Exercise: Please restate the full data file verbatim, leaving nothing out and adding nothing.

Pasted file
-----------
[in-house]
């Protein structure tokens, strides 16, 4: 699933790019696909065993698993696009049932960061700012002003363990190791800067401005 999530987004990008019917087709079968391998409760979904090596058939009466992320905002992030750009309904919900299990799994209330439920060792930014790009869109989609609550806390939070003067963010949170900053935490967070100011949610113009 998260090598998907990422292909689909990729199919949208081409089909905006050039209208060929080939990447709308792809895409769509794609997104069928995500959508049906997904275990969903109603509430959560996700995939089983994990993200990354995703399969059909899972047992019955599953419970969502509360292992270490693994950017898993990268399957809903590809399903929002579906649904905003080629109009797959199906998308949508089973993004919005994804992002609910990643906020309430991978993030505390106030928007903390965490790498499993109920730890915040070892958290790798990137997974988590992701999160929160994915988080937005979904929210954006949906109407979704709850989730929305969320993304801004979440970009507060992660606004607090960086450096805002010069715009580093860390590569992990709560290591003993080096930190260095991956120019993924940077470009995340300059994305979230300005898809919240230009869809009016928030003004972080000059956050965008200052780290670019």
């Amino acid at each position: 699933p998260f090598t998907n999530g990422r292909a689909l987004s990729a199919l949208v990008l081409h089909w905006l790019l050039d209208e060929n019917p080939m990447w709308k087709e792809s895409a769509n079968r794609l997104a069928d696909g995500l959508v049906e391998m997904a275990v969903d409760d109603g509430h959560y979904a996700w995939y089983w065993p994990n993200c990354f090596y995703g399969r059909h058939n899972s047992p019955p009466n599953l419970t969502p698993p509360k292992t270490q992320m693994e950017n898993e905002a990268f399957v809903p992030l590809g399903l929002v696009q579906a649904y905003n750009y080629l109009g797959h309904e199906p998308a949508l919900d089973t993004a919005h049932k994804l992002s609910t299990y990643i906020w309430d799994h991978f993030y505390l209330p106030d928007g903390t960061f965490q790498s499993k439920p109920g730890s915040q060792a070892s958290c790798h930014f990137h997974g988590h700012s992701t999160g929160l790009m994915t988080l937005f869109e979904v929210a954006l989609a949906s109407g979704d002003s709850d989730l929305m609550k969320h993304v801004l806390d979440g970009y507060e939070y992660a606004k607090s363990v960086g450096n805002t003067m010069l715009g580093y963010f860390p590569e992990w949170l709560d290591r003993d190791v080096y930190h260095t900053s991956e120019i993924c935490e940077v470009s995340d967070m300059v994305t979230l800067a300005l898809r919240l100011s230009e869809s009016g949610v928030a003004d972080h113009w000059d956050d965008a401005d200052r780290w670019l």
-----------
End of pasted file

[in-house]
């Protein structure tokens, strides 16, 4: 699933790019696909065993698993696009049932960061700012002003363990190791800067401005 999530987004990008019917087709079968391998409760979904090596058939009466992320905002992030750009309904919900299990799994209330439920060792930014790009869109989609609550806390939070003067963010949170900053935490967070100011949610113009 998260090598998907990422292909689909990729199919949208081409089909905006050039209208060929080939990447709308792809895409769509794609997104069928995500959508049906997904275990969903109603509430959560996700995939089983994990993200990354995703399969059909899972047992019955599953419970969502509360292992270490693994950017898993990268399957809903590809399903929002579906649904905003080629109009797959199906998308949508089973993004919005994804992002609910990643906020309430991978993030505390106030928007903390965490790498499993109920730890915040070892958290790798990137997974988590992701999160929160994915988080937005979904929210954006949906109407979704709850989730929305969320993304801004979440970009507060992660606004607090960086450096805002010069715009580093860390590569992990709560290591003993080096930190260095991956120019993924940077470009995340300059994305979230300005898809919240230009869809009016928030003004972080000059956050965008200052780290670019």
């Amino acid at each position: 699933p998260f090598t998907n999530g990422r292909a689909l987004s990729a199919l949208v990008l081409h089909w905006l790019l050039d209208e060929n019917p080939m990447w709308k087709e792809s895409a769509n079968r794609l997104a069928d696909g995500l959508v049906e391998m997904a275990v969903d409760d109603g509430h959560y979904a996700w995939y089983w065993p994990n993200c990354f090596y995703g399969r059909h058939n899972s047992p019955p009466n599953l419970t969502p698993p509360k292992t270490q992320m693994e950017n898993e905002a990268f399957v809903p992030l590809g399903l929002v696009q579906a649904y905003n750009y080629l109009g797959h309904e199906p998308a949508l919900d089973t993004a919005h049932k994804l992002s609910t299990y990643i906020w309430d799994h991978f993030y505390l209330p106030d928007g903390t960061f965490q790498s499993k439920p109920g730890s915040q060792a070892s958290c790798h930014f990137h997974g988590h700012s992701t999160g929160l790009m994915t988080l937005f869109e979904v929210a954006l989609a949906s109407g979704d002003s709850d989730l929305m609550k969320h993304v801004l806390d979440g970009y507060e939070y992660a606004k607090s363990v960086g450096n805002t003067m010069l715009g580093y963010f860390p590569e992990w949170l709560d290591r003993d190791v080096y930190h260095t900053s991956e120019i993924c935490e940077v470009s995340d967070m300059v994305t979230l800067a300005l898809r919240l100011s230009e869809s009016g949610v928030a003004d972080h113009w000059d956050d965008a401005d200052r780290w670019l």